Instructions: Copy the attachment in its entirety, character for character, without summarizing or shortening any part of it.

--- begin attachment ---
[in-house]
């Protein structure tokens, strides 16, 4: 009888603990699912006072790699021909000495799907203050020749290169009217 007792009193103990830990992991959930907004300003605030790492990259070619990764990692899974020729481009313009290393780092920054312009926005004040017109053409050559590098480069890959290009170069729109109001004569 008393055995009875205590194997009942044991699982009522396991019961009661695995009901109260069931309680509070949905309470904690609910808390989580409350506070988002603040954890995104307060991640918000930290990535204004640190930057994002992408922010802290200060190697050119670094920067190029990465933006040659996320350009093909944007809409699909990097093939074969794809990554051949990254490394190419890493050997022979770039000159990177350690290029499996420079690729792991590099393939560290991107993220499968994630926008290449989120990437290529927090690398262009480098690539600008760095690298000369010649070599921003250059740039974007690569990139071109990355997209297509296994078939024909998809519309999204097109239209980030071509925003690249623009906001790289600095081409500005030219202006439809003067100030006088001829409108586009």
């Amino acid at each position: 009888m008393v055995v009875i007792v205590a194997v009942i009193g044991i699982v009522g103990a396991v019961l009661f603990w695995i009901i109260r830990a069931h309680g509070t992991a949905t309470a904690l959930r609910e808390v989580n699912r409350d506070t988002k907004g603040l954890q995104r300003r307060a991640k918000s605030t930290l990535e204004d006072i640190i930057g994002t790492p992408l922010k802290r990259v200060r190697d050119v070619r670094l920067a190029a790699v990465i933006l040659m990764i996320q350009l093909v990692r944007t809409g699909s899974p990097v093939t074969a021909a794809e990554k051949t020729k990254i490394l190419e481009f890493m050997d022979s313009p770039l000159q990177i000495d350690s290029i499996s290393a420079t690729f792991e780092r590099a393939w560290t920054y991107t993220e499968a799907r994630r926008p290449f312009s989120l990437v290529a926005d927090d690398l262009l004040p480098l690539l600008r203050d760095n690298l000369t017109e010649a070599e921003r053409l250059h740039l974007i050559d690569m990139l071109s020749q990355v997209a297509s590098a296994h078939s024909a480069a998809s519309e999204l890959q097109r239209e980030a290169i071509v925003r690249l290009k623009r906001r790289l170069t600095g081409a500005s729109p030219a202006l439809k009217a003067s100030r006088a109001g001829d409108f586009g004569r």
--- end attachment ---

[in-house]
């Protein structure tokens, strides 16, 4: 009888603990699912006072790699021909000495799907203050020749290169009217 007792009193103990830990992991959930907004300003605030790492990259070619990764990692899974020729481009313009290393780092920054312009926005004040017109053409050559590098480069890959290009170069729109109001004569 008393055995009875205590194997009942044991699982009522396991019961009661695995009901109260069931309680509070949905309470904690609910808390989580409350506070988002603040954890995104307060991640918000930290990535204004640190930057994002992408922010802290200060190697050119670094920067190029990465933006040659996320350009093909944007809409699909990097093939074969794809990554051949990254490394190419890493050997022979770039000159990177350690290029499996420079690729792991590099393939560290991107993220499968994630926008290449989120990437290529927090690398262009480098690539600008760095690298000369010649070599921003250059740039974007690569990139071109990355997209297509296994078939024909998809519309999204097109239209980030071509925003690249623009906001790289600095081409500005030219202006439809003067100030006088001829409108586009």
């Amino acid at each position: 009888m008393v055995v009875i007792v205590a194997v009942i009193g044991i699982v009522g103990a396991v019961l009661f603990w695995i009901i109260r830990a069931h309680g509070t992991a949905t309470a904690l959930r609910e808390v989580n699912r409350d506070t988002k907004g603040l954890q995104r300003r307060a991640k918000s605030t930290l990535e204004d006072i640190i930057g994002t790492p992408l922010k802290r990259v200060r190697d050119v070619r670094l920067a190029a790699v990465i933006l040659m990764i996320q350009l093909v990692r944007t809409g699909s899974p990097v093939t074969a021909a794809e990554k051949t020729k990254i490394l190419e481009f890493m050997d022979s313009p770039l000159q990177i000495d350690s290029i499996s290393a420079t690729f792991e780092r590099a393939w560290t920054y991107t993220e499968a799907r994630r926008p290449f312009s989120l990437v290529a926005d927090d690398l262009l004040p480098l690539l600008r203050d760095n690298l000369t017109e010649a070599e921003r053409l250059h740039l974007i050559d690569m990139l071109s020749q990355v997209a297509s590098a296994h078939s024909a480069a998809s519309e999204l890959q097109r239209e980030a290169i071509v925003r690249l290009k623009r906001r790289l170069t600095g081409a500005s729109p030219a202006l439809k009217a003067s100030r006088a109001g001829d409108f586009g004569r």